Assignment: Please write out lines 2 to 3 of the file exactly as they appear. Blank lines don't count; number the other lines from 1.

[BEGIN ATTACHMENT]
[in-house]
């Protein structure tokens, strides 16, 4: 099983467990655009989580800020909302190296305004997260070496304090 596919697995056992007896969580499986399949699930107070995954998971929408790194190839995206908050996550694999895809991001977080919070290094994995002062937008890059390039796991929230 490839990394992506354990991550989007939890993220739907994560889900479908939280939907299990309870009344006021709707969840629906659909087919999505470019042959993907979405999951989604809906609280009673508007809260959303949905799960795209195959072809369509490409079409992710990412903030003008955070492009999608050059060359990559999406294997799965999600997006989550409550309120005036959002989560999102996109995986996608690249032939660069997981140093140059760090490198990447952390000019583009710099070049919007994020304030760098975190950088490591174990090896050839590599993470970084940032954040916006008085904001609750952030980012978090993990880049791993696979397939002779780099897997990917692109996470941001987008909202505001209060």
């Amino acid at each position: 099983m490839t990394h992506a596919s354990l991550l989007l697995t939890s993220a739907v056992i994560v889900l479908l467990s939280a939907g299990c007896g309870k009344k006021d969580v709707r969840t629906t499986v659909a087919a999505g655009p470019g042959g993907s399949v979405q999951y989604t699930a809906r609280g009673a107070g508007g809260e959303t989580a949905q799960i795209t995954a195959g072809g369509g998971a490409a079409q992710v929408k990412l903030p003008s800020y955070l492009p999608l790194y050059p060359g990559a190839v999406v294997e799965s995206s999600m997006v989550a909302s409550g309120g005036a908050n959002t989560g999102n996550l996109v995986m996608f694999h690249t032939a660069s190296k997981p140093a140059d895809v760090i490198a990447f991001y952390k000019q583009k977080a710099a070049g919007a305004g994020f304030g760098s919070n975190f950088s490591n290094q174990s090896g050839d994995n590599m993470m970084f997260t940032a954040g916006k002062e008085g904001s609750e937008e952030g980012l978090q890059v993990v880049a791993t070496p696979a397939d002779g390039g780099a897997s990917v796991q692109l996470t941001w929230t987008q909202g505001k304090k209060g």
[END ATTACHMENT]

């Protein structure tokens, strides 16, 4: 099983467990655009989580800020909302190296305004997260070496304090 596919697995056992007896969580499986399949699930107070995954998971929408790194190839995206908050996550694999895809991001977080919070290094994995002062937008890059390039796991929230 490839990394992506354990991550989007939890993220739907994560889900479908939280939907299990309870009344006021709707969840629906659909087919999505470019042959993907979405999951989604809906609280009673508007809260959303949905799960795209195959072809369509490409079409992710990412903030003008955070492009999608050059060359990559999406294997799965999600997006989550409550309120005036959002989560999102996109995986996608690249032939660069997981140093140059760090490198990447952390000019583009710099070049919007994020304030760098975190950088490591174990090896050839590599993470970084940032954040916006008085904001609750952030980012978090993990880049791993696979397939002779780099897997990917692109996470941001987008909202505001209060």
């Amino acid at each position: 099983m490839t990394h992506a596919s354990l991550l989007l697995t939890s993220a739907v056992i994560v889900l479908l467990s939280a939907g299990c007896g309870k009344k006021d969580v709707r969840t629906t499986v659909a087919a999505g655009p470019g042959g993907s399949v979405q999951y989604t699930a809906r609280g009673a107070g508007g809260e959303t989580a949905q799960i795209t995954a195959g072809g369509g998971a490409a079409q992710v929408k990412l903030p003008s800020y955070l492009p999608l790194y050059p060359g990559a190839v999406v294997e799965s995206s999600m997006v989550a909302s409550g309120g005036a908050n959002t989560g999102n996550l996109v995986m996608f694999h690249t032939a660069s190296k997981p140093a140059d895809v760090i490198a990447f991001y952390k000019q583009k977080a710099a070049g919007a305004g994020f304030g760098s919070n975190f950088s490591n290094q174990s090896g050839d994995n590599m993470m970084f997260t940032a954040g916006k002062e008085g904001s609750e937008e952030g980012l978090q890059v993990v880049a791993t070496p696979a397939d002779g390039g780099a897997s990917v796991q692109l996470t941001w929230t987008q909202g505001k304090k209060g």